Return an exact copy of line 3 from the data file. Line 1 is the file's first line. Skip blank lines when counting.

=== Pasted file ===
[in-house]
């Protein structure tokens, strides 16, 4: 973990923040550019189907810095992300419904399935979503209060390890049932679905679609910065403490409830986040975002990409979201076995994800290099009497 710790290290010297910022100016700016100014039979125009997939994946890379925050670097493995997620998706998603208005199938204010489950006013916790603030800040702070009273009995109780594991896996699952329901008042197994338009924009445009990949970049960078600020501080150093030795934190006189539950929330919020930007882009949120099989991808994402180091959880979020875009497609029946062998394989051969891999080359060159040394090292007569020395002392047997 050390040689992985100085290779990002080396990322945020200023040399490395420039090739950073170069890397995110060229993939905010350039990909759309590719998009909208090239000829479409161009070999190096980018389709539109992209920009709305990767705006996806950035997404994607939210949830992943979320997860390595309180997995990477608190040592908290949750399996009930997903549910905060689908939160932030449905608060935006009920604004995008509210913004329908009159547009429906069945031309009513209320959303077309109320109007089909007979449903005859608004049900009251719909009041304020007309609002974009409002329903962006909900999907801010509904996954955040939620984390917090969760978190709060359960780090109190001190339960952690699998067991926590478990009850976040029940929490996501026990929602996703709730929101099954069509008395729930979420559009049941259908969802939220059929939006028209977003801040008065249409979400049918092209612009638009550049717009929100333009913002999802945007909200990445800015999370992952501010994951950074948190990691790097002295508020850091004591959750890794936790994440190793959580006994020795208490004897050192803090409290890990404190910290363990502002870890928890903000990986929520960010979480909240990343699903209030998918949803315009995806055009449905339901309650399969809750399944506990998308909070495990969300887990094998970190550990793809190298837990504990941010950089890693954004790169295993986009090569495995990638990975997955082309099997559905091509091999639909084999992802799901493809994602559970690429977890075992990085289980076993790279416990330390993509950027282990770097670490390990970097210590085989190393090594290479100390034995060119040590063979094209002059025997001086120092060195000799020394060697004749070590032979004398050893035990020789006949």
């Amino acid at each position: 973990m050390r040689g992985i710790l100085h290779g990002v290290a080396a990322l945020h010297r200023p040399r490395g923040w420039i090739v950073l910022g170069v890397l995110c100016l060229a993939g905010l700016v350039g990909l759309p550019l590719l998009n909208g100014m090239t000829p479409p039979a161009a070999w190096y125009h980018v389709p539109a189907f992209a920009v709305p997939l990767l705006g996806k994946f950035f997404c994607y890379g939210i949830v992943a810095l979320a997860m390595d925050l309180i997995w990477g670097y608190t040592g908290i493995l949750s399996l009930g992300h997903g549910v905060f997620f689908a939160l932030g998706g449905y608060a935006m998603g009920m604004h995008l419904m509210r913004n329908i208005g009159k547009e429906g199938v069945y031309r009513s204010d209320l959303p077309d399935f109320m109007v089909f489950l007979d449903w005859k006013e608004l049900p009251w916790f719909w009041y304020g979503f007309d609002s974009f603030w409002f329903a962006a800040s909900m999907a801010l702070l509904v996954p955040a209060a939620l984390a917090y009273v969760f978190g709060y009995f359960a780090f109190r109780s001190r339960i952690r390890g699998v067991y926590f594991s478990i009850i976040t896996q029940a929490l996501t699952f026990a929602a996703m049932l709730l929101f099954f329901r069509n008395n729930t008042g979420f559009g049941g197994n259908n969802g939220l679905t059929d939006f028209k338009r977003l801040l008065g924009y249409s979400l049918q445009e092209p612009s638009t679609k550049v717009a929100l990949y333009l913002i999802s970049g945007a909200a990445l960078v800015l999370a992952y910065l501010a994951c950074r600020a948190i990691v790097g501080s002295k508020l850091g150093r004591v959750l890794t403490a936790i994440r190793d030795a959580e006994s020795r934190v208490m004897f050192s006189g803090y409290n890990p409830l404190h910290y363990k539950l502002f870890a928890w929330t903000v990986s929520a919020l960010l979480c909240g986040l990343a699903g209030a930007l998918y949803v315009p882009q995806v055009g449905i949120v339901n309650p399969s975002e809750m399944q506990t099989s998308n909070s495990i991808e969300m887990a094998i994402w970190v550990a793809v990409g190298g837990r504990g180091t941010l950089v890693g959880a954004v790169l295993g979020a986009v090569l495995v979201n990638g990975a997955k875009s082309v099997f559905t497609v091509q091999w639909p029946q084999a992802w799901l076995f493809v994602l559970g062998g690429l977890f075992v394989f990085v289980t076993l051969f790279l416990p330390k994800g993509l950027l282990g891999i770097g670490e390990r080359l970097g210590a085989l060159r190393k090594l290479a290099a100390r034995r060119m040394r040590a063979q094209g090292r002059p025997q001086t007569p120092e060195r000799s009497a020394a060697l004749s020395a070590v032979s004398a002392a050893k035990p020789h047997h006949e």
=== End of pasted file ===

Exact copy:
């Amino acid at each position: 973990m050390r040689g992985i710790l100085h290779g990002v290290a080396a990322l945020h010297r200023p040399r490395g923040w420039i090739v950073l910022g170069v890397l995110c100016l060229a993939g905010l700016v350039g990909l759309p550019l590719l998009n909208g100014m090239t000829p479409p039979a161009a070999w190096y125009h980018v389709p539109a189907f992209a920009v709305p997939l990767l705006g996806k994946f950035f997404c994607y890379g939210i949830v992943a810095l979320a997860m390595d925050l309180i997995w990477g670097y608190t040592g908290i493995l949750s399996l009930g992300h997903g549910v905060f997620f689908a939160l932030g998706g449905y608060a935006m998603g009920m604004h995008l419904m509210r913004n329908i208005g009159k547009e429906g199938v069945y031309r009513s204010d209320l959303p077309d399935f109320m109007v089909f489950l007979d449903w005859k006013e608004l049900p009251w916790f719909w009041y304020g979503f007309d609002s974009f603030w409002f329903a962006a800040s909900m999907a801010l702070l509904v996954p955040a209060a939620l984390a917090y009273v969760f978190g709060y009995f359960a780090f109190r109780s001190r339960i952690r390890g699998v067991y926590f594991s478990i009850i976040t896996q029940a929490l996501t699952f026990a929602a996703m049932l709730l929101f099954f329901r069509n008395n729930t008042g979420f559009g049941g197994n259908n969802g939220l679905t059929d939006f028209k338009r977003l801040l008065g924009y249409s979400l049918q445009e092209p612009s638009t679609k550049v717009a929100l990949y333009l913002i999802s970049g945007a909200a990445l960078v800015l999370a992952y910065l501010a994951c950074r600020a948190i990691v790097g501080s002295k508020l850091g150093r004591v959750l890794t403490a936790i994440r190793d030795a959580e006994s020795r934190v208490m004897f050192s006189g803090y409290n890990p409830l404190h910290y363990k539950l502002f870890a928890w929330t903000v990986s929520a919020l960010l979480c909240g986040l990343a699903g209030a930007l998918y949803v315009p882009q995806v055009g449905i949120v339901n309650p399969s975002e809750m399944q506990t099989s998308n909070s495990i991808e969300m887990a094998i994402w970190v550990a793809v990409g190298g837990r504990g180091t941010l950089v890693g959880a954004v790169l295993g979020a986009v090569l495995v979201n990638g990975a997955k875009s082309v099997f559905t497609v091509q091999w639909p029946q084999a992802w799901l076995f493809v994602l559970g062998g690429l977890f075992v394989f990085v289980t076993l051969f790279l416990p330390k994800g993509l950027l282990g891999i770097g670490e390990r080359l970097g210590a085989l060159r190393k090594l290479a290099a100390r034995r060119m040394r040590a063979q094209g090292r002059p025997q001086t007569p120092e060195r000799s009497a020394a060697l004749s020395a070590v032979s004398a002392a050893k035990p020789h047997h006949e």